Classic Adventure Tale Of 'gamba' Updated By Cgi

Classic adventure tale of 'Gamba' updated by CGIIt was 15 years in the pipeline, but "Gamba: Gamba to Nakama-tachi" (Gamba and his companions), the latest 3-D CG anime film from production house Shirogumi Inc., is finally playing to theaters nationwide.

The film is based on a classic children's book about the adventures of a family of mice. An animated TV series adaptation that aired in 1975 proved hugely popular.

"We aimed at making a straightforward form of entertainment that can be enjoyed by children and adults alike," chief director Yoichi Ogawa said.

The project got off the drawing board in 2000 after Shirogumi, which had been making TV ads and CGI sequences for video games, was inspired by "Toy Story," the world's first CG animated full-length film released in 1995. The company decided to move into making movies.

Shirogumi is now known for hit 3-D CGI anime movie "Stand By Me Doraemon" and other works.

An initial version of "Gamba" was completed in 2012. But it was given a fresh start after Avi Arad, a Hollywood producer behind "Iron Man" and other works, joined the team. Arad took charge of re-editing and music supervision.

The original book, "Bokenshatachi: Ganba to Jugo hiki no Nakama" (The adventurers: Gamba and his 15 companions), was written by Atsuo Saito.

"We were searching for adventure and fantasy stories in Japanese children's literature," Ogawa said. "The book was quite perfect because when it comes to making CGI characters, it is easier to create animals than humans."

The story centers around Gamba, a city mouse with a strong sense of justice, who boards a ship with sailor mice after he learns at a port about the plight of island mice. The mice are teetering on the verge of extinction because of a group of weasels led by a brutal white weasel named Noroi. Gamba and his companions rise to the challenge to defeat their mighty foe with the help of streaked shearwaters.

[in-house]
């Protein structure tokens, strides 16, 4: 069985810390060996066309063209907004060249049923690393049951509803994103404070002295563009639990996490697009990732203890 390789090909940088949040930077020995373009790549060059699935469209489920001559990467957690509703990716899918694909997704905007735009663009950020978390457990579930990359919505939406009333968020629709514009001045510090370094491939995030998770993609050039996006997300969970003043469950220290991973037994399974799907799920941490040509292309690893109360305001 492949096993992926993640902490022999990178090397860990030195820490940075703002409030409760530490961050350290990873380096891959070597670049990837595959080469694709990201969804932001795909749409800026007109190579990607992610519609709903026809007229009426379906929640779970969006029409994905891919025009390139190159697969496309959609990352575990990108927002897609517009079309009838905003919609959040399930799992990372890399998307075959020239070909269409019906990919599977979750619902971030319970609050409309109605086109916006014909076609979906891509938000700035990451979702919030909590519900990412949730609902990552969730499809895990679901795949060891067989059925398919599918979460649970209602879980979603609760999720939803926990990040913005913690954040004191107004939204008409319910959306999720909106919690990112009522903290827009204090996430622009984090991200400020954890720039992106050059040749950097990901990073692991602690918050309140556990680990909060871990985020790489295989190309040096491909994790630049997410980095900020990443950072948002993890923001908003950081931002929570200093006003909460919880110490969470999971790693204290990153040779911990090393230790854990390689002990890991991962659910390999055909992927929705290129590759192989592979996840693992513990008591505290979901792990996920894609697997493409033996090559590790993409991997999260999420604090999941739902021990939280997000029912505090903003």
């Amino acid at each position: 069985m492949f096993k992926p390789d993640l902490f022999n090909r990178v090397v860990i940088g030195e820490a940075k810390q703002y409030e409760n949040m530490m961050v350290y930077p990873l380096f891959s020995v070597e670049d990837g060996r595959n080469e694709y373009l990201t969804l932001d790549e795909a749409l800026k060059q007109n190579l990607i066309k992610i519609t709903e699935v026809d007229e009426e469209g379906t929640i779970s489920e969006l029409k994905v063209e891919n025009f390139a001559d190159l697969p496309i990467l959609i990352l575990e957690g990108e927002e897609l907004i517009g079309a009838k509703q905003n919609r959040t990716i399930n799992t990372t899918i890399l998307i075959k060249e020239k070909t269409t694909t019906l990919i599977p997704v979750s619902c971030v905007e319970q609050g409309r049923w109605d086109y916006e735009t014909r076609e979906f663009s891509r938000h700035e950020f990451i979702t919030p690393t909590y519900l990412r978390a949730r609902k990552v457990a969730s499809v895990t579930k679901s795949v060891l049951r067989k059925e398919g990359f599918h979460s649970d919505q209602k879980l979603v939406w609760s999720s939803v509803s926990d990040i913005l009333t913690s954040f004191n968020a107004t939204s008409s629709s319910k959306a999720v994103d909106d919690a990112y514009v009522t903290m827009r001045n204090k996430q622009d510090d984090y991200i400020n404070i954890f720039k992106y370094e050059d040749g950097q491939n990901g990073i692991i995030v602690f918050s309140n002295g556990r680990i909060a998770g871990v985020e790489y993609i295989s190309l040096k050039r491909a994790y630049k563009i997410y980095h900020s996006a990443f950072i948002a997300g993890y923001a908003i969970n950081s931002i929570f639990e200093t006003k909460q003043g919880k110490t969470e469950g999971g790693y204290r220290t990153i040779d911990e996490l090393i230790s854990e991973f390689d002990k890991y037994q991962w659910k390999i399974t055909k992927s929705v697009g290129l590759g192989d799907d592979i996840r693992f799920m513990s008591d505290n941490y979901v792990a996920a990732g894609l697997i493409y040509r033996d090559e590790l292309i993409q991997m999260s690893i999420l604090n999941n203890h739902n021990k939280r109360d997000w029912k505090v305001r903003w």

"Because of a request from the author, Noroi was designed to look not only scary but also beautiful and graceful," Ogawa continued. "The mice were given a more orthodox design in keeping with the taste of Japanese traditional hand-drawn animation. But because they walk on two legs, run on four and even sit cross-legged, it was difficult to create CGI models flexibly accommodating such needs."

The mice's plan to tactfully intercept the weasels as they hole up in a fort is similar to Akira Kurosawa's "Seven Samurai."

"CGI has more information content than hand-drawn (animation), which increases the reality of the imagery. To correspond to it, we must use logic to come up with ideas on how the mice can fight the weasels," Ogawa explained.

When it comes to CGI animal characters, Hollywood goes to great lengths to achieve the hairy texture of animal fur. But for "Gamba," the production took a different strategy.

"From the early planning stages, we thought we should put more efforts in showing good facial expressions and actions than in recreating the texture of fur, which is extremely difficult to do," the chief director said.

"Rendering techniques vying for precision can become outdated soon as technologies advance, but good facial expressions and actions will remain good even after 10 years. It is shown in the classic Disney movies."